Tagged With x-rays

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Textbook illustrations and museum dioramas could soon be even more accurate in their depiction of the rich colours of long-extinct animals like dinosaurs. An international team of scientists used advanced X-ray imaging techniques to map out elements related to pigmentation in modern birds of prey, which they will use to reconstruct the likely colour patterns of fossil specimens.

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In order to CT scan a horse, the 450kg animal has to be anaesthetised and carefully manoeuvred into a machine. The procedure is even more difficult than it sounds. A newly developed technique uses a pair of precisely-controlled robots to perform the scan, so that the animal can be awake and standing up while it's being imaged.

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The vibrant colours of many of Vincent van Gogh's most famous paintings — including his Sunflower series — have been fading over the last 100 years. Now a team of Italian scientists has come up with an explanation as to why the lead chromate dyes favoured by the artist when mixing his pigments degrade so much under light. They described their work in a new paper in Chemical Science.

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I just knew about They Ate WHAT? A competition where vets send X-rays of animals with weird things stuck within their bodies. These are some of the winners — some images look kind of harsh but don't worry, all the animals were treated appropriately and they are fine and hungry again.

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Aussie Photographer Brendan Fitzpatrick uses both chest X-ray and mammogram machines in his photography, a technique he learned when he had to develop an X-ray like look for a client — it turned out the best way was to use actual X-rays. He told us about his work.

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It's no surprise that the diamond industry is willing to spend whatever it takes to make the process of mining precious gems even more profitable. And while it already relies on X-ray technology for spotting diamonds on the surface of mined ore, researchers at the Fraunhofer Institute's Development Center for X-ray Technology EZRT have developed a way to now spot them buried inside rocks.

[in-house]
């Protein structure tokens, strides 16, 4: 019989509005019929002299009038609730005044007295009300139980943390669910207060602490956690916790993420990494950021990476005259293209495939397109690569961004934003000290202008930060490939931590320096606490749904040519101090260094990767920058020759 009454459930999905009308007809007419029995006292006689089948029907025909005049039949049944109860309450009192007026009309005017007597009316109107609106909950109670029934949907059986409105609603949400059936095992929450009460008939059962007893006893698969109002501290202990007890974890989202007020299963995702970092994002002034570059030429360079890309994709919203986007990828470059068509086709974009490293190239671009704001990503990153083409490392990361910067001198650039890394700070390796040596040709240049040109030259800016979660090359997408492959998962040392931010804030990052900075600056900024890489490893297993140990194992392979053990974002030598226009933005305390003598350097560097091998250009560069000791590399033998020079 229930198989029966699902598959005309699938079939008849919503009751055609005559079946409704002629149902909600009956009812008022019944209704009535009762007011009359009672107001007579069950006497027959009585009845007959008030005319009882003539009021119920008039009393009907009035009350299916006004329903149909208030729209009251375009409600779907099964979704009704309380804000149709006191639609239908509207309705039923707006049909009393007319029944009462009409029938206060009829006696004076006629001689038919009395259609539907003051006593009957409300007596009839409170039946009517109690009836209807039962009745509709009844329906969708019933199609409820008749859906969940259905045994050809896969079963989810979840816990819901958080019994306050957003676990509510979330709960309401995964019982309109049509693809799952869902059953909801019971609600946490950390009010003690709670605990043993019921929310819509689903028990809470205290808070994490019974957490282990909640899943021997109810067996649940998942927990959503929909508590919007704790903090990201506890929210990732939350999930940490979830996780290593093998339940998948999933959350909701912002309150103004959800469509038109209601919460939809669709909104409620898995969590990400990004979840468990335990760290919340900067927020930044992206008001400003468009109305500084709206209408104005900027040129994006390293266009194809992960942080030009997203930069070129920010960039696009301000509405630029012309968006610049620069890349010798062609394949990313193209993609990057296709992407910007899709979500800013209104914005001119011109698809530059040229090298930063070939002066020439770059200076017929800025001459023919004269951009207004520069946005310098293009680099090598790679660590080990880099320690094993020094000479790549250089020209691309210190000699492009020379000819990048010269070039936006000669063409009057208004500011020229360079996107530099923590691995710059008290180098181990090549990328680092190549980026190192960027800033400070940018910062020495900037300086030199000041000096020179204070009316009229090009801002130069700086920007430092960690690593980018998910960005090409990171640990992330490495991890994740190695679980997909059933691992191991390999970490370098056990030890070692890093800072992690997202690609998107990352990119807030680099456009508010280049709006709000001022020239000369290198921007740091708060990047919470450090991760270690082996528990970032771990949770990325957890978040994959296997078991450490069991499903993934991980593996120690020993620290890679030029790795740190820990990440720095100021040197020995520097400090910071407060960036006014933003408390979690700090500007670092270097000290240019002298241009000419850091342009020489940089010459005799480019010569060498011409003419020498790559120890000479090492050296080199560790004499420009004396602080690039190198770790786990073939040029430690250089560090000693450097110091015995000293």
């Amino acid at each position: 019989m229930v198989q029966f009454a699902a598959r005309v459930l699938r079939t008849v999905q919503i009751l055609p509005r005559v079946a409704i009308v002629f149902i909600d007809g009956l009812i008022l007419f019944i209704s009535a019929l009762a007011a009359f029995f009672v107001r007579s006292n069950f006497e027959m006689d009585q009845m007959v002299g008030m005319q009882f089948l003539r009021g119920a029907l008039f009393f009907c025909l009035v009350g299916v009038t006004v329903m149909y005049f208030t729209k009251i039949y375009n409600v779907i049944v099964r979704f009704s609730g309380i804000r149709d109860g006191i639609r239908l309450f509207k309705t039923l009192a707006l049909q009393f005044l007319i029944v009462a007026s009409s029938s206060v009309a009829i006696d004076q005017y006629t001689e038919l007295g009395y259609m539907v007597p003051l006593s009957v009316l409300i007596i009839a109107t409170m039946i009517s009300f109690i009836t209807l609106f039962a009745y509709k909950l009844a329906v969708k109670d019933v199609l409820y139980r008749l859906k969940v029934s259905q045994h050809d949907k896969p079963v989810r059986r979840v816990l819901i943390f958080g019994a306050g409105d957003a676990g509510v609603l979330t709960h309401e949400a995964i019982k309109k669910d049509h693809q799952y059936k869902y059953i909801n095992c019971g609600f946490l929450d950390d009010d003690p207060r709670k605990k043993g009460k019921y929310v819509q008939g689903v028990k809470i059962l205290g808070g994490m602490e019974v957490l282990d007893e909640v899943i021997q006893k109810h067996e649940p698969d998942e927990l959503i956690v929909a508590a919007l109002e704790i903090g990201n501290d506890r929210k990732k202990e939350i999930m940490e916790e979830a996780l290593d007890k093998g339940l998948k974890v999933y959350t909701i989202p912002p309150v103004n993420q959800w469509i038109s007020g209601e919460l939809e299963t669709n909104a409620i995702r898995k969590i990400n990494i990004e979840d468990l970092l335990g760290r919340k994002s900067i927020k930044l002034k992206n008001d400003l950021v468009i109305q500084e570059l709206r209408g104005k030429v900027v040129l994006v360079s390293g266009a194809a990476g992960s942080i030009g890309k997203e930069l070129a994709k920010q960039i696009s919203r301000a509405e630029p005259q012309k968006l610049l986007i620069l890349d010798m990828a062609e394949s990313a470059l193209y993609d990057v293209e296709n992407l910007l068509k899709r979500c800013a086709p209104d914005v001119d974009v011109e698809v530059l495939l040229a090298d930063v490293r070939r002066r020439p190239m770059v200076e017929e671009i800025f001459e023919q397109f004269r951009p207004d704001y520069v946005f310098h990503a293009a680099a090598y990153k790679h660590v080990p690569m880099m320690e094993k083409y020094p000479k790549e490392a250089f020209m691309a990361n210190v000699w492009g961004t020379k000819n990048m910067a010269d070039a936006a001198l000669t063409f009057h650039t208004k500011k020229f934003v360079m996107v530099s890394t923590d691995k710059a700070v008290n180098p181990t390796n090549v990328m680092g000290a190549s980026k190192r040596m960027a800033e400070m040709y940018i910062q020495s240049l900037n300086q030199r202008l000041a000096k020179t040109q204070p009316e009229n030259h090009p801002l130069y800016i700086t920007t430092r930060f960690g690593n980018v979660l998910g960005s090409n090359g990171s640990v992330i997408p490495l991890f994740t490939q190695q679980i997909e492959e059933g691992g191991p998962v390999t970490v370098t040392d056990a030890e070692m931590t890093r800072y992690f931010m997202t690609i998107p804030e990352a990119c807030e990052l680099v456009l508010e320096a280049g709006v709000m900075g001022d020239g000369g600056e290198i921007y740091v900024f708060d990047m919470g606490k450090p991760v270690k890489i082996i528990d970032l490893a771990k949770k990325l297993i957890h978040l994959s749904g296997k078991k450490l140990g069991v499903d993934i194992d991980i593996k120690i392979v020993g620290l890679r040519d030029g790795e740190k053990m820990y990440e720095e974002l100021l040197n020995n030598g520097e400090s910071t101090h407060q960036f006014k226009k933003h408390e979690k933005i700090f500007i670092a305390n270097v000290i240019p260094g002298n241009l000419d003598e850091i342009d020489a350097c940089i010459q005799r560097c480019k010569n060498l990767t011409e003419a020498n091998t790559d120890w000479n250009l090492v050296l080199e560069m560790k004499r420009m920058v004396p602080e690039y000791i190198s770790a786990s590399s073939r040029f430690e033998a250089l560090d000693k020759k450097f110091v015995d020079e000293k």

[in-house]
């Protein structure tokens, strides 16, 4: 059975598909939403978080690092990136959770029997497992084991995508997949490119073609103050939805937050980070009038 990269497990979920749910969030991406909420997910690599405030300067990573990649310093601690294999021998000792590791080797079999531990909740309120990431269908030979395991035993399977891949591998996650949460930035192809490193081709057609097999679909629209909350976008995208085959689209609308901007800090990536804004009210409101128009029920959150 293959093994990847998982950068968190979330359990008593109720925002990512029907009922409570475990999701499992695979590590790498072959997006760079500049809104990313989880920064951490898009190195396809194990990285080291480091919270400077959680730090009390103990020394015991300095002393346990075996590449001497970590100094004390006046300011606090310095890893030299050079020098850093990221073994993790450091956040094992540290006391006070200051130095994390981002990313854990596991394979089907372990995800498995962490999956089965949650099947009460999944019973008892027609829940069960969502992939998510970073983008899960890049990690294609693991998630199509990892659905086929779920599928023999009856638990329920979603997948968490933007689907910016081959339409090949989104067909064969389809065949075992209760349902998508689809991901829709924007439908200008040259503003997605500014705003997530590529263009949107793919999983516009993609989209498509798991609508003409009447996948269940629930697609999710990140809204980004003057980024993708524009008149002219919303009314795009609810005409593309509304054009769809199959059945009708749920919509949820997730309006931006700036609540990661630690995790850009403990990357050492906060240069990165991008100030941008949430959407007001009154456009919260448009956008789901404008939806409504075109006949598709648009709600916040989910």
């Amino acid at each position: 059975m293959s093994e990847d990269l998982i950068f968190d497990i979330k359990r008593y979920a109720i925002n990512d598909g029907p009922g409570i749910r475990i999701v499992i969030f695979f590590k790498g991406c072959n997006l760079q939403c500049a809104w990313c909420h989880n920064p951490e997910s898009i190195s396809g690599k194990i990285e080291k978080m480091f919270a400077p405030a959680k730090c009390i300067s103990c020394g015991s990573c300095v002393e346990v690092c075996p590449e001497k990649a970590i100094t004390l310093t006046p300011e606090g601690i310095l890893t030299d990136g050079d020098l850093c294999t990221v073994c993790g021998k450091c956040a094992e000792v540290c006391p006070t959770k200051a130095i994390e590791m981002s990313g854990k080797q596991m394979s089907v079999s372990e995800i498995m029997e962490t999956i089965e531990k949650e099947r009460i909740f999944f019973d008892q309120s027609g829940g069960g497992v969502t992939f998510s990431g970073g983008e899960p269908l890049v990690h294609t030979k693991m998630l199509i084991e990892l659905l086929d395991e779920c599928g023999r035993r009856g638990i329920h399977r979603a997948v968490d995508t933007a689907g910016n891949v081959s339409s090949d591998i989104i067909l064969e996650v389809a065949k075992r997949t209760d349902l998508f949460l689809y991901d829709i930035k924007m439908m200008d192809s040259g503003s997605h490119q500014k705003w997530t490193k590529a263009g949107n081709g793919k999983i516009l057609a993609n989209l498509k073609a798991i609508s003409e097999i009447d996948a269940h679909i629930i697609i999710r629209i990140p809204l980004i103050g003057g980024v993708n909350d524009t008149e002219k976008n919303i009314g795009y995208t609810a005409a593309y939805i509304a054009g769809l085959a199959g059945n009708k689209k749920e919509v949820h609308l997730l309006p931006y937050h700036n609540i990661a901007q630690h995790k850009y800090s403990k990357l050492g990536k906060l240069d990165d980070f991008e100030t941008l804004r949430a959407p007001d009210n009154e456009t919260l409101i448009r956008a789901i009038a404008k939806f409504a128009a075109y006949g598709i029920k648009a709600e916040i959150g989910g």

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Photographer David Maisel — widely known for his incredible aerial work, including a breath-taking project recently shot in Spain — has opened a new show in New York exploring the otherwise invisible insides of culturally important art objects. Called History's Shadow, it is on display at the Yancey Richardson Gallery until 10 May 2014.

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They say an ounce of prevention is worth a pound of cure, but when it comes to an underwater pipeline carrying oil or natural gas, staying ahead of leaks can actually help prevent a billion dollar cleanup. So researchers at GE are developing an underwater submersible that uses X-rays to check pipelines for signs of corrosion and deterioration before something catastrophic happens.

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To get a super-detailed X-ray view inside a cell — right down to the individual molecules — scientists dunk the cell they're looking at in preservative chemicals. That not only kills the cell, it changes its internal structure ever so slightly, meaning researchers aren't getting an exact look at the cell's natural state. Now, scientists at Germany's DESY Research Center have found a way around that, with a technique that's produced the world's first X-ray of an individual living cell.

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Every once and a while I have to get dressed up for a wedding or something. And it's kind of fun, but it always reminds me that I'm just not fancy on the inside. No matter how decked out I am I'm still a jeans and a tshirt person deep down. But hopefully that's not true of luxury tech products that people spend a lot of money on. They should be just as shiny and fabulous on the inside. Right? LuxInside is trying to expose what's really going on inside the fanciest purchases.

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Any tech that allows humans a new type of insight is inevitably turned on ourselves. We want to know what else we can find out from peering in on our bodies or minds in a new way. Of course, X-ray machines were pretty much used from the start for that purpose, but it's amazing to see these 1908 photos examining how a fashion trend was impacting health.

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If you ever stared at a chrysalis as a kid, patiently waiting for a beautiful new butterfly to emerge, you were probably left wondering just what was going on inside there. Was the caterpillar reconfiguring itself like a Transformer? Was it morphing like a Terminator? Nobody knows — except now everyone does thanks to these fascinating micro-CT 3D x-ray scans of the process.